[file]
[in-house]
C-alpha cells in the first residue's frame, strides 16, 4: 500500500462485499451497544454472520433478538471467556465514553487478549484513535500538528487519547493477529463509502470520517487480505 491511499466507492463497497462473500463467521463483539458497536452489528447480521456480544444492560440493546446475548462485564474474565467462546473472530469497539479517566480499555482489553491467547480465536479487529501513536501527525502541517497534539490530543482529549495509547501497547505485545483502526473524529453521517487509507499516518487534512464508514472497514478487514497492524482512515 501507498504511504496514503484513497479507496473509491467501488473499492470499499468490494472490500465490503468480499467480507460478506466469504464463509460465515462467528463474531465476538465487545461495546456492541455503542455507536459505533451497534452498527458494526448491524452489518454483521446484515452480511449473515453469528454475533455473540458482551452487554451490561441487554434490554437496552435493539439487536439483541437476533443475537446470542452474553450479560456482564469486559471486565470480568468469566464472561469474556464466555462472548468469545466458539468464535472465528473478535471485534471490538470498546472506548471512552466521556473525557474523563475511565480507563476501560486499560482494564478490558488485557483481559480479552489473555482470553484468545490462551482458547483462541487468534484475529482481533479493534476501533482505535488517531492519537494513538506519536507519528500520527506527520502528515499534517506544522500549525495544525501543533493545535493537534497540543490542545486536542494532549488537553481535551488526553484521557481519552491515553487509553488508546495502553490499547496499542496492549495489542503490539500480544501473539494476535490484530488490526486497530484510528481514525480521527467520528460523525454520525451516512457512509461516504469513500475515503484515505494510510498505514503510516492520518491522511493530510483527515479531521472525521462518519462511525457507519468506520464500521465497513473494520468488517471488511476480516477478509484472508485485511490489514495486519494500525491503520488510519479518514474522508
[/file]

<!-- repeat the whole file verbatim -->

[in-house]
C-alpha cells in the first residue's frame, strides 16, 4: 500500500462485499451497544454472520433478538471467556465514553487478549484513535500538528487519547493477529463509502470520517487480505 491511499466507492463497497462473500463467521463483539458497536452489528447480521456480544444492560440493546446475548462485564474474565467462546473472530469497539479517566480499555482489553491467547480465536479487529501513536501527525502541517497534539490530543482529549495509547501497547505485545483502526473524529453521517487509507499516518487534512464508514472497514478487514497492524482512515 501507498504511504496514503484513497479507496473509491467501488473499492470499499468490494472490500465490503468480499467480507460478506466469504464463509460465515462467528463474531465476538465487545461495546456492541455503542455507536459505533451497534452498527458494526448491524452489518454483521446484515452480511449473515453469528454475533455473540458482551452487554451490561441487554434490554437496552435493539439487536439483541437476533443475537446470542452474553450479560456482564469486559471486565470480568468469566464472561469474556464466555462472548468469545466458539468464535472465528473478535471485534471490538470498546472506548471512552466521556473525557474523563475511565480507563476501560486499560482494564478490558488485557483481559480479552489473555482470553484468545490462551482458547483462541487468534484475529482481533479493534476501533482505535488517531492519537494513538506519536507519528500520527506527520502528515499534517506544522500549525495544525501543533493545535493537534497540543490542545486536542494532549488537553481535551488526553484521557481519552491515553487509553488508546495502553490499547496499542496492549495489542503490539500480544501473539494476535490484530488490526486497530484510528481514525480521527467520528460523525454520525451516512457512509461516504469513500475515503484515505494510510498505514503510516492520518491522511493530510483527515479531521472525521462518519462511525457507519468506520464500521465497513473494520468488517471488511476480516477478509484472508485485511490489514495486519494500525491503520488510519479518514474522508